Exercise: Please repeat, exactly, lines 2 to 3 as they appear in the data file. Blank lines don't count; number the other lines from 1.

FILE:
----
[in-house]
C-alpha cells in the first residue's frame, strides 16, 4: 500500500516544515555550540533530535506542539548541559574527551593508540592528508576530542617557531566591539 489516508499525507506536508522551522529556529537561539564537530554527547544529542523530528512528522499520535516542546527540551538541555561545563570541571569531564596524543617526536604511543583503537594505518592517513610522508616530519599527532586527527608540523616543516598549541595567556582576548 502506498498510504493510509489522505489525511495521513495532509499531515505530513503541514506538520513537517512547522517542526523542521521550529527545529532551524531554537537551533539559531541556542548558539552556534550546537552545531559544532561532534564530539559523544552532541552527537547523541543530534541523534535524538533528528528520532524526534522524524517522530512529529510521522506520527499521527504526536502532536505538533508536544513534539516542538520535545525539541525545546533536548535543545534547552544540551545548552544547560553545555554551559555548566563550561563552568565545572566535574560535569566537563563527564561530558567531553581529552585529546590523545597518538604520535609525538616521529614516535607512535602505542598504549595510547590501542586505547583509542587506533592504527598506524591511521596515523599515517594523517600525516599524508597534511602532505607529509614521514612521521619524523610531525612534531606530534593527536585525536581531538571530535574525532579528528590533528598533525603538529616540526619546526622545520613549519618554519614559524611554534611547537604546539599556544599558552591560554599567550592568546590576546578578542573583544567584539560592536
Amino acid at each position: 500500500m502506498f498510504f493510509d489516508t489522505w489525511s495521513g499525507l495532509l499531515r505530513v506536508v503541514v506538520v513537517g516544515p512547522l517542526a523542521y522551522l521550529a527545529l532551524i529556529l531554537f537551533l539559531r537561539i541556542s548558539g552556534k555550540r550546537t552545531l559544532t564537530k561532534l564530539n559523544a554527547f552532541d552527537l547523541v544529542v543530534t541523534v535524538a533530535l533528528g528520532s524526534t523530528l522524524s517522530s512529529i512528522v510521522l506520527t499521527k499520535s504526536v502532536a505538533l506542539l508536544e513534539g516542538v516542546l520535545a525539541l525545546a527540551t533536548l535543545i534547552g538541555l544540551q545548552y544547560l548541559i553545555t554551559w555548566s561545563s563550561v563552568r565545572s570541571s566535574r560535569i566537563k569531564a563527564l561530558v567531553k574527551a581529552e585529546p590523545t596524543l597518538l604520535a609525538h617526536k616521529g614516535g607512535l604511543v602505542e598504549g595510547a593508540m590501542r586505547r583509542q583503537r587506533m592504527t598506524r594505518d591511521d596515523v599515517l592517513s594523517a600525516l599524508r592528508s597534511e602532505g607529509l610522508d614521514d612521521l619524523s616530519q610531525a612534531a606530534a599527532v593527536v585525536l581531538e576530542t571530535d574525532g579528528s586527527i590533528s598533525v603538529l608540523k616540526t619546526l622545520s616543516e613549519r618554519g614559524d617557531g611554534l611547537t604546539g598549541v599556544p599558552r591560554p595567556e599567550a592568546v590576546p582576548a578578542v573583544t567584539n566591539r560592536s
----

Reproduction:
C-alpha cells in the first residue's frame, strides 16, 4: 500500500516544515555550540533530535506542539548541559574527551593508540592528508576530542617557531566591539 489516508499525507506536508522551522529556529537561539564537530554527547544529542523530528512528522499520535516542546527540551538541555561545563570541571569531564596524543617526536604511543583503537594505518592517513610522508616530519599527532586527527608540523616543516598549541595567556582576548 502506498498510504493510509489522505489525511495521513495532509499531515505530513503541514506538520513537517512547522517542526523542521521550529527545529532551524531554537537551533539559531541556542548558539552556534550546537552545531559544532561532534564530539559523544552532541552527537547523541543530534541523534535524538533528528528520532524526534522524524517522530512529529510521522506520527499521527504526536502532536505538533508536544513534539516542538520535545525539541525545546533536548535543545534547552544540551545548552544547560553545555554551559555548566563550561563552568565545572566535574560535569566537563563527564561530558567531553581529552585529546590523545597518538604520535609525538616521529614516535607512535602505542598504549595510547590501542586505547583509542587506533592504527598506524591511521596515523599515517594523517600525516599524508597534511602532505607529509614521514612521521619524523610531525612534531606530534593527536585525536581531538571530535574525532579528528590533528598533525603538529616540526619546526622545520613549519618554519614559524611554534611547537604546539599556544599558552591560554599567550592568546590576546578578542573583544567584539560592536
Amino acid at each position: 500500500m502506498f498510504f493510509d489516508t489522505w489525511s495521513g499525507l495532509l499531515r505530513v506536508v503541514v506538520v513537517g516544515p512547522l517542526a523542521y522551522l521550529a527545529l532551524i529556529l531554537f537551533l539559531r537561539i541556542s548558539g552556534k555550540r550546537t552545531l559544532t564537530k561532534l564530539n559523544a554527547f552532541d552527537l547523541v544529542v543530534t541523534v535524538a533530535l533528528g528520532s524526534t523530528l522524524s517522530s512529529i512528522v510521522l506520527t499521527k499520535s504526536v502532536a505538533l506542539l508536544e513534539g516542538v516542546l520535545a525539541l525545546a527540551t533536548l535543545i534547552g538541555l544540551q545548552y544547560l548541559i553545555t554551559w555548566s561545563s563550561v563552568r565545572s570541571s566535574r560535569i566537563k569531564a563527564l561530558v567531553k574527551a581529552e585529546p590523545t596524543l597518538l604520535a609525538h617526536k616521529g614516535g607512535l604511543v602505542e598504549g595510547a593508540m590501542r586505547r583509542q583503537r587506533m592504527t598506524r594505518d591511521d596515523v599515517l592517513s594523517a600525516l599524508r592528508s597534511e602532505g607529509l610522508d614521514d612521521l619524523s616530519q610531525a612534531a606530534a599527532v593527536v585525536l581531538e576530542t571530535d574525532g579528528s586527527i590533528s598533525v603538529l608540523k616540526t619546526l622545520s616543516e613549519r618554519g614559524d617557531g611554534l611547537t604546539g598549541v599556544p599558552r591560554p595567556e599567550a592568546v590576546p582576548a578578542v573583544t567584539n566591539r560592536s